‘The Waltons’ Star Richard Thomas Opened Up About Filming During Divisive Times

by Lauren Boisvert
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In a 2018 interview, “The Waltons” star Richard Thomas spoke about filming the beloved show in divisive times. “The Waltons” aired in 1972, 5 years before the end of the Vietnam War. Woodstock was 3 years earlier, and the culture was free love, psychedelics, music, and war.

Then “The Waltons” came along, and presented a look inside a typical working class family in Depression-era Virginia. The show quickly became a favorite of the time, and continues its legacy into the present day.

“We were in the beginning of an incredible period of divisiveness, generational, political,” Thomas started. “We were kind of co-opted politically as a show that represented good American values.”

Thomas also spoke about how “The Waltons” brought people together. He began, “Even though there was strife and there was dissension there was always healing and the idea that we were all in it together.”

According to Thomas, he spoke to prisoners of war who used to call out to each other while captured in the same fashion as the family used to say goodnight to each other at the end of every episode. “The Waltons” was truly inspiring, not as a show about “good American values,” because that’s not was the show was really about. “The Waltons” wasn’t a symbol of religion or values or decency. It was just a show about a family trying their best in tough times.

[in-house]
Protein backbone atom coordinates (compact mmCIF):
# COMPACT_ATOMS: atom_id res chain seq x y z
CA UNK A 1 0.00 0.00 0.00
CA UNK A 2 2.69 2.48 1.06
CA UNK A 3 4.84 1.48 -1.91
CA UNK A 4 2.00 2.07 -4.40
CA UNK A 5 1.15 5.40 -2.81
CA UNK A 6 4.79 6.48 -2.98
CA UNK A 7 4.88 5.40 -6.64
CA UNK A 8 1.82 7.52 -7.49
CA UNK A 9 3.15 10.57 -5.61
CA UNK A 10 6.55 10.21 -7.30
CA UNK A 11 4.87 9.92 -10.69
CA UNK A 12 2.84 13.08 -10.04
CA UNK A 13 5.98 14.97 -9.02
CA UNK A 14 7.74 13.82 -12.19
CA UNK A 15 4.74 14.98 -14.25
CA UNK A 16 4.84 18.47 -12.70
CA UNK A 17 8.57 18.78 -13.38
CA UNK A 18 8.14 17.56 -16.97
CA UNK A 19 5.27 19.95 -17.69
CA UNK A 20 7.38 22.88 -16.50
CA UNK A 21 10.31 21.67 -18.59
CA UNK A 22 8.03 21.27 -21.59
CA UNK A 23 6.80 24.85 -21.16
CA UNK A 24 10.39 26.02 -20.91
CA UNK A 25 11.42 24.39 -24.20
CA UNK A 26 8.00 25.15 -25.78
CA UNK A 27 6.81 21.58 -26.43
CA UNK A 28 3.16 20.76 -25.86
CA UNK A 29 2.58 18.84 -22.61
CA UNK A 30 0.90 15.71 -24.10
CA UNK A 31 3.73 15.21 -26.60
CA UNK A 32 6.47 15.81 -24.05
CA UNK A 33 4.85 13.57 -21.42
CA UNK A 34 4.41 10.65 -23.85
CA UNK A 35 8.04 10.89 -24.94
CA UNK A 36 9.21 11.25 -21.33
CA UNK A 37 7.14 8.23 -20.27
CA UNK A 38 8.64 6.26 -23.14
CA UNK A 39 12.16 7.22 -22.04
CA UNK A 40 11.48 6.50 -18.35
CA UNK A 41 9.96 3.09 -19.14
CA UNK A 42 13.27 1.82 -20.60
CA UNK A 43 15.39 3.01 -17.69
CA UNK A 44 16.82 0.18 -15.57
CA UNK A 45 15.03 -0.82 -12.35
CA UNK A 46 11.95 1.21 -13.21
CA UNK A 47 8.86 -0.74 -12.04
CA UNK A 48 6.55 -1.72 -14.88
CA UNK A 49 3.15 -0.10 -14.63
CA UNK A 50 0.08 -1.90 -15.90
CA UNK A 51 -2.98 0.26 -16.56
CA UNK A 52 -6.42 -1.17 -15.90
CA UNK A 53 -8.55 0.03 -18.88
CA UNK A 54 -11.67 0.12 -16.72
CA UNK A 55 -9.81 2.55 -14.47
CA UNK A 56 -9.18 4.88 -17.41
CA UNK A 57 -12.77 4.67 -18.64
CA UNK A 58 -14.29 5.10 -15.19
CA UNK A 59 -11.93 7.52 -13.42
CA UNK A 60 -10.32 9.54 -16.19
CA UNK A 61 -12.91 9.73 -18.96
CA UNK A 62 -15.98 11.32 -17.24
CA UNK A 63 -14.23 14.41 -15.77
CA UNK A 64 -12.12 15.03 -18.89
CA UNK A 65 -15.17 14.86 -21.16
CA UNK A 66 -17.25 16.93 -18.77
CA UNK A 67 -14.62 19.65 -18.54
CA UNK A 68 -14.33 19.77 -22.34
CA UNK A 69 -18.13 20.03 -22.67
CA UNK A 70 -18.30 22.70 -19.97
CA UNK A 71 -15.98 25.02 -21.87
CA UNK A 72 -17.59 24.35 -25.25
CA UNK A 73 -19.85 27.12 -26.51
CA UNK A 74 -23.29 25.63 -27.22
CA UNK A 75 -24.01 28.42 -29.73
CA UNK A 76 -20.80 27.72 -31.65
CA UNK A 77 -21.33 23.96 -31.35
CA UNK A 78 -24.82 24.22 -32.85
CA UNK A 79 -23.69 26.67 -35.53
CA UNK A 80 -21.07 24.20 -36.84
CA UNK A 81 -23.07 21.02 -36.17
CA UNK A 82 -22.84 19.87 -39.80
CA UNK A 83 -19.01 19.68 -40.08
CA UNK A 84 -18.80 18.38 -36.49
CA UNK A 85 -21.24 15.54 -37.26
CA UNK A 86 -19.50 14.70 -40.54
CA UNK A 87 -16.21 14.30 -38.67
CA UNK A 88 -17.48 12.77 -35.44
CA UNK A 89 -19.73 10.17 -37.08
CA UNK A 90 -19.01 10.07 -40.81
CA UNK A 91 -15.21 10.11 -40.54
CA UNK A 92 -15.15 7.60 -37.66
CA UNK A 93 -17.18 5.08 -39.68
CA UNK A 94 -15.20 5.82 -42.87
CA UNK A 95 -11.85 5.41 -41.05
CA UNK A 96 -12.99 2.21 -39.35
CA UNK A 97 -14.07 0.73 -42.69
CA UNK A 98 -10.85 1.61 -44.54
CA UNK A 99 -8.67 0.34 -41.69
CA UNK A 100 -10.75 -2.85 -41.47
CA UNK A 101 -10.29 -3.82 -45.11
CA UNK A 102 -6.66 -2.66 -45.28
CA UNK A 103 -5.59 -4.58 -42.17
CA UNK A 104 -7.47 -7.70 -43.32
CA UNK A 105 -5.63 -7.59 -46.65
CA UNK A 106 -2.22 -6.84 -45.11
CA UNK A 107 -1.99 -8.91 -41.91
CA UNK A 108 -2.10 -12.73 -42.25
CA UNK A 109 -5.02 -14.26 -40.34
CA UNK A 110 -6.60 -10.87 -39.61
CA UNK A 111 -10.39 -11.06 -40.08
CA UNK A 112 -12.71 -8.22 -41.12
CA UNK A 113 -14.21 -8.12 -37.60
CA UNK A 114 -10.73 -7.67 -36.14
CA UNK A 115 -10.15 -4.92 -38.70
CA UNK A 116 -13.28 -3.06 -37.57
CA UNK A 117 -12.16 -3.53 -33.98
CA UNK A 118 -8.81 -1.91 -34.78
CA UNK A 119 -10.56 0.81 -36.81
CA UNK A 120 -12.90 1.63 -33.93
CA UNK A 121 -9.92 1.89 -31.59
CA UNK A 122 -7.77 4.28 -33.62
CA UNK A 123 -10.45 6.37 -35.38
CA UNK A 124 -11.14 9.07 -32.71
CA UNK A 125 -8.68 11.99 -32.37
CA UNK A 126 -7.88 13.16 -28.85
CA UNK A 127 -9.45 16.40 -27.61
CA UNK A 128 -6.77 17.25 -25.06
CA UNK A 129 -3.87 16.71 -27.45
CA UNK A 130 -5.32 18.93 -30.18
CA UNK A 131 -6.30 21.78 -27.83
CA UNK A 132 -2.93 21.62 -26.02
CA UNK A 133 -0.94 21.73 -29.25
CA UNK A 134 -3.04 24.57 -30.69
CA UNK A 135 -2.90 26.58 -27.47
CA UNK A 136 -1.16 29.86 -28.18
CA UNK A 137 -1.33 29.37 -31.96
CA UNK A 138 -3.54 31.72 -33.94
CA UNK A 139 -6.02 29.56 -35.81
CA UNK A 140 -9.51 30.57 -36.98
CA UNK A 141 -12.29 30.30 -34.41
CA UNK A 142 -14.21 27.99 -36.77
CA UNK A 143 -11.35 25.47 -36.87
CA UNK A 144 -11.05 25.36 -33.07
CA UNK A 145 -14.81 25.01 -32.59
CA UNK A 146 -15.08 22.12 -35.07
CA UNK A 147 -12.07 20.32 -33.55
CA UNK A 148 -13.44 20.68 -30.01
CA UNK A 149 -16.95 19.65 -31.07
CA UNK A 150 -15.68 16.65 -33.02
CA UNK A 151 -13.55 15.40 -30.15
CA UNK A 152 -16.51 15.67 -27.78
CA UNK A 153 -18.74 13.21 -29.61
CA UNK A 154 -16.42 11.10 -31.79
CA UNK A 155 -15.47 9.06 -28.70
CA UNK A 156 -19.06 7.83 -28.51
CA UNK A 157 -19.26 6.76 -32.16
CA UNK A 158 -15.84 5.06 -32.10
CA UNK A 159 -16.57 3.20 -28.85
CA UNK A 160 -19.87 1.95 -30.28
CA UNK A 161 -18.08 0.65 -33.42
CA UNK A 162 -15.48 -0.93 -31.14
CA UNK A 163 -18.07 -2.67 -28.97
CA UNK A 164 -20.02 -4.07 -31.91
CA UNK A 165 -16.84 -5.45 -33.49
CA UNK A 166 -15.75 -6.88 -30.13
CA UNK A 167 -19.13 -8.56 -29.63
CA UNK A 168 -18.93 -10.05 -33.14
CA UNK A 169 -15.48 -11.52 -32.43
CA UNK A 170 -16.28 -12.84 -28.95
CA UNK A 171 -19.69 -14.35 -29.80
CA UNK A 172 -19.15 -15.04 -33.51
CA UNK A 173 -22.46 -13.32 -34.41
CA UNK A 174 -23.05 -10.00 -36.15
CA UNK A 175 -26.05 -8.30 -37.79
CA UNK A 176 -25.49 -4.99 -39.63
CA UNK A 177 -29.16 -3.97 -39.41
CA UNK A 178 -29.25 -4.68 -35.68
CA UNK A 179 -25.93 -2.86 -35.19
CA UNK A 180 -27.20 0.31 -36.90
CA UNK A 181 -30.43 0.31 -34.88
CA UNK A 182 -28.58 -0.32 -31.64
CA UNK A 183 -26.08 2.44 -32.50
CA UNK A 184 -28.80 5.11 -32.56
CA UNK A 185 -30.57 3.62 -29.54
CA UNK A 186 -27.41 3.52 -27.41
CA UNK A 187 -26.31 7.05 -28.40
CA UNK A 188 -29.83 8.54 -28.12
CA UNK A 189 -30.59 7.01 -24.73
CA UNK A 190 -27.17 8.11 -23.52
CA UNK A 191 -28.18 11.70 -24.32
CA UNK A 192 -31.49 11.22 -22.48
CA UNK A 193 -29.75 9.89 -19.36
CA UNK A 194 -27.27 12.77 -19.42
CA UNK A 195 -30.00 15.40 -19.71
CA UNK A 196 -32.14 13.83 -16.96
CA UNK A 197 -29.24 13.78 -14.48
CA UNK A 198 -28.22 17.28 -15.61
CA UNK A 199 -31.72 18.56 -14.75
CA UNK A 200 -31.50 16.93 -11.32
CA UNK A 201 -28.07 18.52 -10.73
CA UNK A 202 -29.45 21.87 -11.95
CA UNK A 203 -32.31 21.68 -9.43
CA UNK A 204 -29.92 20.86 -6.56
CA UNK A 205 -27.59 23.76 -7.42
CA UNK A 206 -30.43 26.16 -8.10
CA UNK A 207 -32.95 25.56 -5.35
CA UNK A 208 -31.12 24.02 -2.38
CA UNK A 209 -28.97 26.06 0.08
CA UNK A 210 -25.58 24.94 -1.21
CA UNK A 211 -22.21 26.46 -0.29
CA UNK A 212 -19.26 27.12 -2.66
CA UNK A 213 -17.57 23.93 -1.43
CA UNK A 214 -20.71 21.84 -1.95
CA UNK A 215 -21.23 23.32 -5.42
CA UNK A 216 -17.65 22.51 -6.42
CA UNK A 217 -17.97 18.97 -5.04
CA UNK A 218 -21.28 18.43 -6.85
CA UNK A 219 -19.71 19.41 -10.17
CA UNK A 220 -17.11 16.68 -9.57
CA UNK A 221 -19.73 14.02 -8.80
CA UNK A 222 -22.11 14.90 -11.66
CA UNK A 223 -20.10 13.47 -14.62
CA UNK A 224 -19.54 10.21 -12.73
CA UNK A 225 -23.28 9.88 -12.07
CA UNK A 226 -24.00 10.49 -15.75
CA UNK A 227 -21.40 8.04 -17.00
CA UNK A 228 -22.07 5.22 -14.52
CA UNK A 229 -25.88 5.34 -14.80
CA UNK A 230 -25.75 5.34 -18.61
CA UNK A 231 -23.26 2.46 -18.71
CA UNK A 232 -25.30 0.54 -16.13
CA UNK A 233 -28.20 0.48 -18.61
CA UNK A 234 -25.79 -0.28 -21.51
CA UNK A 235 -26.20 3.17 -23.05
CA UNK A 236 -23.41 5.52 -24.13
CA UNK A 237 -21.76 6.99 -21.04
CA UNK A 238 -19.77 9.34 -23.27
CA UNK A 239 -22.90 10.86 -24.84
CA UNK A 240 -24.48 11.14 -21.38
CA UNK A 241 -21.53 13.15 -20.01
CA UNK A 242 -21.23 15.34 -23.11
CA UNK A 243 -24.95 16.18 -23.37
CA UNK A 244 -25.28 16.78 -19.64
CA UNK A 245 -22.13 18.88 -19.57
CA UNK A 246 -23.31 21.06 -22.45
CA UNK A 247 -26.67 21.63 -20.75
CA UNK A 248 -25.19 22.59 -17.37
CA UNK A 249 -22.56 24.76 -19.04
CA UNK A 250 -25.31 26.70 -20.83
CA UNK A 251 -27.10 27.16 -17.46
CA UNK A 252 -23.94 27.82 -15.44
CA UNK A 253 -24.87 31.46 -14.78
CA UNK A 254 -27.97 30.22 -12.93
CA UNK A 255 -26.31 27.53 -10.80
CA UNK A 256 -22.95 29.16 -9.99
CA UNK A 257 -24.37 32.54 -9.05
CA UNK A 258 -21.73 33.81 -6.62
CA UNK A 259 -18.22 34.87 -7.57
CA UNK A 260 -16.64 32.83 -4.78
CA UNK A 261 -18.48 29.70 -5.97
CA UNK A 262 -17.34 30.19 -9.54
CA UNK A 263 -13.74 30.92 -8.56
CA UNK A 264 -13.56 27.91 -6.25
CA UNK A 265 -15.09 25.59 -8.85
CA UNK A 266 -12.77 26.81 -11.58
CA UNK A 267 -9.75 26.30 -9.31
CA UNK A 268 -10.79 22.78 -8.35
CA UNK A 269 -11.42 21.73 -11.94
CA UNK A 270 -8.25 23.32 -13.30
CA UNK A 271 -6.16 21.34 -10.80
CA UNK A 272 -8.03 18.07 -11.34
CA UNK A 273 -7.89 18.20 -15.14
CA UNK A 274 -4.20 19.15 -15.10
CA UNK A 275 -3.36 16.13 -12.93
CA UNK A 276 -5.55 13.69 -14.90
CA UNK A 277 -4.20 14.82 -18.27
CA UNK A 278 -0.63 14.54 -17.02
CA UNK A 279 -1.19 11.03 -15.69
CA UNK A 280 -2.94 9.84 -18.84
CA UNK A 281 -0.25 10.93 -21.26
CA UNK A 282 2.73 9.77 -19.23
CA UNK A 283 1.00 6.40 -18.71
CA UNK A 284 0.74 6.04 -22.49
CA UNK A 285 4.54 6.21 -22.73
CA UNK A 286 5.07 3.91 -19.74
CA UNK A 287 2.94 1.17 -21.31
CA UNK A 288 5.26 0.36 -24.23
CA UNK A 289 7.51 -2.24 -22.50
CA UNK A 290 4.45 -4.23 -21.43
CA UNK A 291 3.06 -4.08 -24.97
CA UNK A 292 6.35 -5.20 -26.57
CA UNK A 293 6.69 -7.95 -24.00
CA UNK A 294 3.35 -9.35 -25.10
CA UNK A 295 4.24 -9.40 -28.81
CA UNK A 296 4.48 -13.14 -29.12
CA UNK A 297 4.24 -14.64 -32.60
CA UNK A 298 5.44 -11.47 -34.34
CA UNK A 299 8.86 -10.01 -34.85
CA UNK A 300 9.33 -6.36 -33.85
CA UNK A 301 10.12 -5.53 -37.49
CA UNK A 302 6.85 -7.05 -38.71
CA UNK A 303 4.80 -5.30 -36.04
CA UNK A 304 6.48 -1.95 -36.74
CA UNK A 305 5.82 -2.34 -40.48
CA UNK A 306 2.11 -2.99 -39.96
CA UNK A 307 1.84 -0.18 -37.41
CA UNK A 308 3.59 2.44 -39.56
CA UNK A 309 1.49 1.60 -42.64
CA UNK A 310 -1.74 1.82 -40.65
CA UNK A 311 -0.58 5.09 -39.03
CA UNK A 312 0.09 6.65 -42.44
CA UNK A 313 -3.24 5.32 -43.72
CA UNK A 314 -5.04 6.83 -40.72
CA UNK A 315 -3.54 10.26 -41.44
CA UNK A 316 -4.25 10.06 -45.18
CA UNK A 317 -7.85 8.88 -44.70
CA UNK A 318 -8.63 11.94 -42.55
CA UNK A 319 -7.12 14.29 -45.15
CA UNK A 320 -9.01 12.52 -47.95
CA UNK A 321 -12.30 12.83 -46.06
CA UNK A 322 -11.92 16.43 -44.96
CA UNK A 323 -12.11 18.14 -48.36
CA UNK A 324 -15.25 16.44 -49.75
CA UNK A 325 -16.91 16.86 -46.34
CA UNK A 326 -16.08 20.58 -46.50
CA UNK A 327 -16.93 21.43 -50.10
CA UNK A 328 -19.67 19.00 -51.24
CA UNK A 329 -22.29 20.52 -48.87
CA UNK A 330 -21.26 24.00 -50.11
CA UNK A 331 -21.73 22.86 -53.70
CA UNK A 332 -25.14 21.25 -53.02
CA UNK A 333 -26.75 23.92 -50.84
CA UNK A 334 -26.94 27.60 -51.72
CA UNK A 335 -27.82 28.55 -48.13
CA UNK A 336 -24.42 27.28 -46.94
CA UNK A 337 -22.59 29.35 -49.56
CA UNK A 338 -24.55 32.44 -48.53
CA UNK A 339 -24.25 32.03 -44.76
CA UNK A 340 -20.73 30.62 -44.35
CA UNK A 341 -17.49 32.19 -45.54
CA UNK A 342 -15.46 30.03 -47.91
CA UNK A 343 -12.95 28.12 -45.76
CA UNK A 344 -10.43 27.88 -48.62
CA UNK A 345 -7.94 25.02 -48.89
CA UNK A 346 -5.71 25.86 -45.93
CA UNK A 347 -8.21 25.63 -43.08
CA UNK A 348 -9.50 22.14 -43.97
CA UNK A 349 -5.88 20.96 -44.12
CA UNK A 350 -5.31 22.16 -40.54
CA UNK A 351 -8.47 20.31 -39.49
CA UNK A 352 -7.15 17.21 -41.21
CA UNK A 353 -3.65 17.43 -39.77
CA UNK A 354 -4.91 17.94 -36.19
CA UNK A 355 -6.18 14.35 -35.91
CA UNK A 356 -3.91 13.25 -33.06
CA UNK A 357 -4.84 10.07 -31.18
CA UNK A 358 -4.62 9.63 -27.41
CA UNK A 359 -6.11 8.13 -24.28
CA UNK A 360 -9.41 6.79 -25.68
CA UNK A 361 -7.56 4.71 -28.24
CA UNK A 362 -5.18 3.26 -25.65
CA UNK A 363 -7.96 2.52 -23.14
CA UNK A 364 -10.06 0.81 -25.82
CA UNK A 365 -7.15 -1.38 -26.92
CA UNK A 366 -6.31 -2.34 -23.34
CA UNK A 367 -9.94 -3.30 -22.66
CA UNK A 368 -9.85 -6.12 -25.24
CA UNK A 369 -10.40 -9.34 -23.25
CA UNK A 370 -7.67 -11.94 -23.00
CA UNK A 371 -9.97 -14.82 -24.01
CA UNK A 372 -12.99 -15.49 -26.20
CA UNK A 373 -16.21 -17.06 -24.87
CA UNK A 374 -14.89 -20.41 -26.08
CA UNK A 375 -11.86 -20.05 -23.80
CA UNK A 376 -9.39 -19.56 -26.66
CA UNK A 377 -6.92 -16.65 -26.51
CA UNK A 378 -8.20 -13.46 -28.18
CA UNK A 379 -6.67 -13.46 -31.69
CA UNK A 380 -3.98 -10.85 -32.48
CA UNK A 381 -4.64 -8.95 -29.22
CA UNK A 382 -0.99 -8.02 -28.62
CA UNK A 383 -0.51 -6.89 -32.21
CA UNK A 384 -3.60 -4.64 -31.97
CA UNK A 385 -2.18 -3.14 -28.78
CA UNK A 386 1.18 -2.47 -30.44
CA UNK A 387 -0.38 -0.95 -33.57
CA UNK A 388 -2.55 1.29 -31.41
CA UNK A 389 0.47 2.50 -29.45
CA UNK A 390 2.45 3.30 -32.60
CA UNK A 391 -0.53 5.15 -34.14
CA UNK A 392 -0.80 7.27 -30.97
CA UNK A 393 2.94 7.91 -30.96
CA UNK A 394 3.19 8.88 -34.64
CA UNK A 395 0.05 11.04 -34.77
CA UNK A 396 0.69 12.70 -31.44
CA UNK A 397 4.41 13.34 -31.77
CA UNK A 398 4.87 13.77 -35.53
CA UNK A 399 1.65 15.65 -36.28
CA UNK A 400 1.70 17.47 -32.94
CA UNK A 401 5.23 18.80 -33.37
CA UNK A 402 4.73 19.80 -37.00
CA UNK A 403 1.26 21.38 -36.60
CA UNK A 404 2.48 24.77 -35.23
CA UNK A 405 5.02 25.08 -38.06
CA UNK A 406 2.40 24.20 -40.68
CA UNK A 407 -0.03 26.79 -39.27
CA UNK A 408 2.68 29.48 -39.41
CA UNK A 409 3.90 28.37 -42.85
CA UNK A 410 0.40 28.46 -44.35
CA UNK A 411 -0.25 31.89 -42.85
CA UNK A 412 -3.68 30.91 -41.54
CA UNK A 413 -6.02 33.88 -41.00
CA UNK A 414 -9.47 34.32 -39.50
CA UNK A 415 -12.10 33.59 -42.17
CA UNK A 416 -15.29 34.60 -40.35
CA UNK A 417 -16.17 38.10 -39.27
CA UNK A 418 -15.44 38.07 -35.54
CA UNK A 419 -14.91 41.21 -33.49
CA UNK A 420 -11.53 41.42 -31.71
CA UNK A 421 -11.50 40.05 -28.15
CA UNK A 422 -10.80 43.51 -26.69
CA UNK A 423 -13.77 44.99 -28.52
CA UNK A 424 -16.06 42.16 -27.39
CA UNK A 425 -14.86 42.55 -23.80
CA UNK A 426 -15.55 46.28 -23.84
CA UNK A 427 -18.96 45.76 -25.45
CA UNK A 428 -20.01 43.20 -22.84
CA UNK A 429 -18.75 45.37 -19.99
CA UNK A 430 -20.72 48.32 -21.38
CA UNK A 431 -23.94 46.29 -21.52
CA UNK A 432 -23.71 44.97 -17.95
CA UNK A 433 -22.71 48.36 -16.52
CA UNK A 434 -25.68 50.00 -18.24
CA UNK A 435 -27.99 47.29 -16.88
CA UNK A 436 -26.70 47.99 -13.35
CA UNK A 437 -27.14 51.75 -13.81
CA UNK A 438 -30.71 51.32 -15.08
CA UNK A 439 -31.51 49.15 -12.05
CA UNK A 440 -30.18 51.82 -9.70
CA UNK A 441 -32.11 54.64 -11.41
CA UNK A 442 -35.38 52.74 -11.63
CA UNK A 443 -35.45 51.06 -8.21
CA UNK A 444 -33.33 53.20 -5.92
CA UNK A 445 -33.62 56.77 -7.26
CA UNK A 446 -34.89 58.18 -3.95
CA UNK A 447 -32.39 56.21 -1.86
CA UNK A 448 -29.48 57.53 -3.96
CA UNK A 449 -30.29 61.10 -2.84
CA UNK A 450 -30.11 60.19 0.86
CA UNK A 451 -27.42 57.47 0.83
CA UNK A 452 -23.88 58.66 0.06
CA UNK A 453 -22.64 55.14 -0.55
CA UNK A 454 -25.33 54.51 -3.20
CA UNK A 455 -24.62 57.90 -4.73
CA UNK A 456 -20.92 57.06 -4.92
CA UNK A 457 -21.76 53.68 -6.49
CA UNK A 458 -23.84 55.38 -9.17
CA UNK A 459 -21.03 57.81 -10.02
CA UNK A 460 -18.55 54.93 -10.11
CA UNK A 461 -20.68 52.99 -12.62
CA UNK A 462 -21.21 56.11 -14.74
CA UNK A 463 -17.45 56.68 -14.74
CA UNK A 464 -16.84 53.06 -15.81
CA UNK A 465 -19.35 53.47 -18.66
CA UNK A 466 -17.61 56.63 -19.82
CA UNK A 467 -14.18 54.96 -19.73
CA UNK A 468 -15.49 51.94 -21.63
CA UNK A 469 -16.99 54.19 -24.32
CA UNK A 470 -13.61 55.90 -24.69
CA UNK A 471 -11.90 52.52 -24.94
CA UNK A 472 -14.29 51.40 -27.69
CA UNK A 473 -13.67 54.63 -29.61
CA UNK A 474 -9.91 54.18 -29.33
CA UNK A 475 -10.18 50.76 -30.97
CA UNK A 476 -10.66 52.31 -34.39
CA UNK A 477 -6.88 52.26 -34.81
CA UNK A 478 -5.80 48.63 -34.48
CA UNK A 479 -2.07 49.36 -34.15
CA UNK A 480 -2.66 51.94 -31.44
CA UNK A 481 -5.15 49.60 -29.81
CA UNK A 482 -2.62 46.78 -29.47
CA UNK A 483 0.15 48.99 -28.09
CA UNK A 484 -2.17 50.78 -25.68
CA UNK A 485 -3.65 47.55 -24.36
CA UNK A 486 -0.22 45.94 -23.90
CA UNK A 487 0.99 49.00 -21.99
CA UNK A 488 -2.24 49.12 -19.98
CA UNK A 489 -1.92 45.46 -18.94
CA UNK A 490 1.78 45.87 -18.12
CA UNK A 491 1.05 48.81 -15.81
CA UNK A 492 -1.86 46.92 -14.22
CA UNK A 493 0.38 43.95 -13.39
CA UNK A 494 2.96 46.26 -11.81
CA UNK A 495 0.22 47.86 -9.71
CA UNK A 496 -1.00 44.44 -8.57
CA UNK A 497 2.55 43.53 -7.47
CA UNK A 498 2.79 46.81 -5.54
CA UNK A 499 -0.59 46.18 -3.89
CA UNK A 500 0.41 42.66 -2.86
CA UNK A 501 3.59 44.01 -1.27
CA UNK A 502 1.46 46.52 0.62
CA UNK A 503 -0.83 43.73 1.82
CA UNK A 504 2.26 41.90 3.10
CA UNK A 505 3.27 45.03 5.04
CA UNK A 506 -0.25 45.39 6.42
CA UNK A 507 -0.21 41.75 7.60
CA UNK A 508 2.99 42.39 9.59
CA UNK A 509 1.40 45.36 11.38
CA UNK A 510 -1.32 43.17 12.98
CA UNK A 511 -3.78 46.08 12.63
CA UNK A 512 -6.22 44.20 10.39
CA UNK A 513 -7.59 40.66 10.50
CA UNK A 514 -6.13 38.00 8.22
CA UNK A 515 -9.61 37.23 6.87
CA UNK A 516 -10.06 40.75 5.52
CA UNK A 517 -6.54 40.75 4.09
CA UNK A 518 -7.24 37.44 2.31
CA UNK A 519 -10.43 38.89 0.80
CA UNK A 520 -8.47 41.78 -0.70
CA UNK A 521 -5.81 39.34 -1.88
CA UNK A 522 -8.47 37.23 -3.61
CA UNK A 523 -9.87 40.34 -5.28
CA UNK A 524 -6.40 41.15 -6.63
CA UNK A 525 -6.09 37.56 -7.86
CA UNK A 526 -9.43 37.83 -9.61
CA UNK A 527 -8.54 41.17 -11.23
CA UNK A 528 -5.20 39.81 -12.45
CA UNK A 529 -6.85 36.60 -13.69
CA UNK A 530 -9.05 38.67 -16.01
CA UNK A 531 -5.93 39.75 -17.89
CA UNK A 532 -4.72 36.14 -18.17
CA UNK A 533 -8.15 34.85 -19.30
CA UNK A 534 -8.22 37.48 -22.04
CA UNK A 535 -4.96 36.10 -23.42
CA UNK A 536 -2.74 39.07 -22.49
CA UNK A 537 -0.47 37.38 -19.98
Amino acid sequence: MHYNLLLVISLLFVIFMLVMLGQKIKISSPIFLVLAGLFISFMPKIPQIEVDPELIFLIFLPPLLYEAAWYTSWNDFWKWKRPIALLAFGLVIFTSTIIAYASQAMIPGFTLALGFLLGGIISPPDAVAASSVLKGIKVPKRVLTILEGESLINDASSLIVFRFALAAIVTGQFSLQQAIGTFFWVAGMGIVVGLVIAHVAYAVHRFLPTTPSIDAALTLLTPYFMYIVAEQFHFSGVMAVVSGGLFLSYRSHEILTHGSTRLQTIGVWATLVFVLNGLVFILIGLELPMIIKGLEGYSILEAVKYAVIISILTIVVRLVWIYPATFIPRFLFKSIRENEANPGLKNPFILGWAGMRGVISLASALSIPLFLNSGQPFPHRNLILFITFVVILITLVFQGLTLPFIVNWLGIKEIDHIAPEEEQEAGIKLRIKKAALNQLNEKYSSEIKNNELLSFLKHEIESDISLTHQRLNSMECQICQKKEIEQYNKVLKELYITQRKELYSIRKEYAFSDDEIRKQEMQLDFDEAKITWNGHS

As Richard Thomas has said in previous interviews, “we were just about a family of people who was just trying to make it as a family in the society. We didn’t as a family – and Earl [Hamner Jr.] didn’t, as a writer – make us a symbol of anything other than what it takes to be a family.”

Richard Thomas on ‘The Waltons’ Being Seen as a ‘Symbol of Idealism’

“The Waltons” was just about a family; Richard Thomas has said that they all “bristled” at the fact that people took it to mean something that it didn’t.

In an interview with the Archive of American Television, Thomas explained why “The Waltons” wasn’t really a symbol of American idealism.

“Whenever any of us felt that we had to behave in a certain way, or that we were a role model of anything other than a human being … it was always a conflict,” he said. “We never wanted to be.”

He shared a few moments when people have come up to him. He said they assumed that he’s exactly like his character, John-Boy. “I was a misbehaving young actor who had been an actor in New York,” he said, “I was the farthest thing from that kid. Inside, no, but my way of talking […] I cuss like a sailor, I was raised backstage. I had a whole other sensibility going.”

Outsider.com